There are very few sane characters in The Quickening Maze. Charles Seymour is one. Locked up at the behest of his father at the High Beach Private Asylum, a lunatic asylum run by Doctor Mathew Allen who is relatively progressive for his time, Charles’ refusal to renounce his unsuitable lady love is the only thing that prevents him from being released. The intelligent and accomplished Doctor Allen, the father of three girls, is not so very sane himself. Despite having gone to prison in the past (on account of debt), Mathew goes ahead with a very reckless scheme for mass producing furniture using a steam-driven machine invented by him. Persuading friends and patients to invest in his venture, the energetic Dr. Allen makes much headway till he realises that his scheme will not work.
John Clare (13 July 1793 – 20 May 1864), who was during his time known as the "the Northamptonshire Peasant Poet" is the leading character in this novel. Lord Alfred Tennyson also has an important role. Clare is mad. Tennyson isn’t, though his brother Septimus and many of his family members are. Clare is the son of a farm labourer with limited education, a man who is so used to living with nature that he finds it intolerable when he is locked up and cut off from forests and wildlife. Tennyson is not particularly concerned with nature. He is at the High Beach Private Asylum solely to take care of his brother Septimus. Tennyson ends up investing in Dr. Allen’s mad venture.
There are many more individuals in The Quickening Maze, many of whom are insane and a few of whom like Dr. Allen’s wife, daughters and helpers are very much sane. All of them have their characters built up and described in very beautiful prose that is very economical and judicious with its use of words. Epping Forest on the outskirts of London, within which the High Beach Private Asylum is located, is one of those characters brought to life by Foulds. Since Foulds is a splendid poet who won the Costa Poetry Award in 2008, The Quickening Maze definitely has a lyrical touch at all times. However, the poetic touch never goes overboard.
One of the things I didn’t like about the Quickening Maze is that it has many characters and Foulds switches from one to another at a breakneck speed, leaving the reader a bit bewildered and even insane at times. Maybe it’s intentional. Another feature I didn’t like is that Foulds does not tell his readers what happens to his various characters. We see Clare slipping into greater insanity, at times imagining himself to be a prize fighter, at times to be Lord Byron. Is there any escape for Clare? We won’t know from this novel. What happens to Alfred Tennyson? Hannah, one of Dr. Allen’s daughters, has an innocent crush on Tennyson and pines away for him. Does she succeed? The reader never finds out. However, Foulds does tell us what happens to Charles Seymour, a man locked up so that he can be cured of his love. Do read this wonderful book to find out.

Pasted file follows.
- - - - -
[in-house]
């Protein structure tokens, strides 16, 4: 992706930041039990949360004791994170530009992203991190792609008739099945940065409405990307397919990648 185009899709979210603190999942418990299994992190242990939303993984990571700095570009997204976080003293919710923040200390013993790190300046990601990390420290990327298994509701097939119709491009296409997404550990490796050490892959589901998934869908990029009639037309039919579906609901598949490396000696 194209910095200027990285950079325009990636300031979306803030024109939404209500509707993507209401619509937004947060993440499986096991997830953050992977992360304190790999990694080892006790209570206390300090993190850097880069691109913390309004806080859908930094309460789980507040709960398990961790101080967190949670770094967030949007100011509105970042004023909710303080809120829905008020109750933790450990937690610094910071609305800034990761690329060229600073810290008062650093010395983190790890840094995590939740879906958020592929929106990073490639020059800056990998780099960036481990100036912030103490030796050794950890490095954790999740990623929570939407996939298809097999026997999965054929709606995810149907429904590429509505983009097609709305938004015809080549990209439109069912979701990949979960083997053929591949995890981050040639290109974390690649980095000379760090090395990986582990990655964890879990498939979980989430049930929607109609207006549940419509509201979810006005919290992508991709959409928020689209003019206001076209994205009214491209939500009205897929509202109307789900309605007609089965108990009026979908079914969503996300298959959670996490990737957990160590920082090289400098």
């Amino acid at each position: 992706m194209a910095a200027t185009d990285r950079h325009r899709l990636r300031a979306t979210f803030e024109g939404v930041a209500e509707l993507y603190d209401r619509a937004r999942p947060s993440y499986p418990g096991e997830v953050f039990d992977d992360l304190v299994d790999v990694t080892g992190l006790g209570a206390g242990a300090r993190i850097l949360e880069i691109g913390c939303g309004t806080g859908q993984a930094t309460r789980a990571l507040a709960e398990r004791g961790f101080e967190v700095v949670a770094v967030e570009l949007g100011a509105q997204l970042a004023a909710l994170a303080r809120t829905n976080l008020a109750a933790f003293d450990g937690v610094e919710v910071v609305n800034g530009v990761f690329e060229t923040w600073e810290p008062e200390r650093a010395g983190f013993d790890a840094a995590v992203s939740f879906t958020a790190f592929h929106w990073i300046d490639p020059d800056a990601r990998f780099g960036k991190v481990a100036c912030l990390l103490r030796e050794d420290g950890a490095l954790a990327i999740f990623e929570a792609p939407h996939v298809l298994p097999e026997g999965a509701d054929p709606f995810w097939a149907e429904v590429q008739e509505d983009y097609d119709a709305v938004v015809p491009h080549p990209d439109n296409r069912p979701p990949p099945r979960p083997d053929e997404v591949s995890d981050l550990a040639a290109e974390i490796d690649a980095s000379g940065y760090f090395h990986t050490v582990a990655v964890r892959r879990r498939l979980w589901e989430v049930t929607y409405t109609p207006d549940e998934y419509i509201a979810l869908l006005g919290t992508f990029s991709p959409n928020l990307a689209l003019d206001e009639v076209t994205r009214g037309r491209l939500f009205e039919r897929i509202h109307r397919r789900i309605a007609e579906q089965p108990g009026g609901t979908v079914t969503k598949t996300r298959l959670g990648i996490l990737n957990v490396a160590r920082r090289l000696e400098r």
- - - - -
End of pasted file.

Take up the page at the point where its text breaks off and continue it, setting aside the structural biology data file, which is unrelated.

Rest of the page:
The Quickening Maze is Fould’s second novel. The first one, The Truth About These Strange Times, won the 2008 Sunday Times Young Writer of the Year award. The Quickening Maze has been shortlisted for the Man Booker Prize 2009, which will be announced on 6 October 2009. In my opinion, this novel has a decent chance of winning the Booker.
Monday, 21 September 2009
By the time I finished reading Simon Mawer’s Glass Room, not only was I conscious of having read a fine piece of literature, I was also convinced that Mawer is as good, if not better, than pulp fiction writers like Jeffrey Archer and John Grisham in packing mystery and suspense inside a novel. Before I say anything further, let me confess that I am big fan of fiction with a historical base. The Glass Room, set in Czechoslovakia from the period after the end of the First World War till the time when communism started to collapse in Eastern Europe, is one of the best pieces of historical fiction I have ever read.
There are many characters in the Glass Room, but it would not be possible to point anyone as the most important person in the story. Viktor Landauer, a Jewish businessman who owns a motor car manufacturing business is definitely one of the main characters, as is his Gentile German wife Liesel. Viktor and Liesel commission a German architect, Rainer von Abt, to build their dream house on the land gifted to them by Liesel’s father as a wedding gift. Believing that ornamentation is a waste, if not a crime, the Glass Room is built as a tribute to modernism, without any ounce of ornamentation and as a symbol of a clean break with the past. The story revolves around the Glass Room throughout, even after the Laundeurs flee from the Nazis and escape to the United States through Switzerland.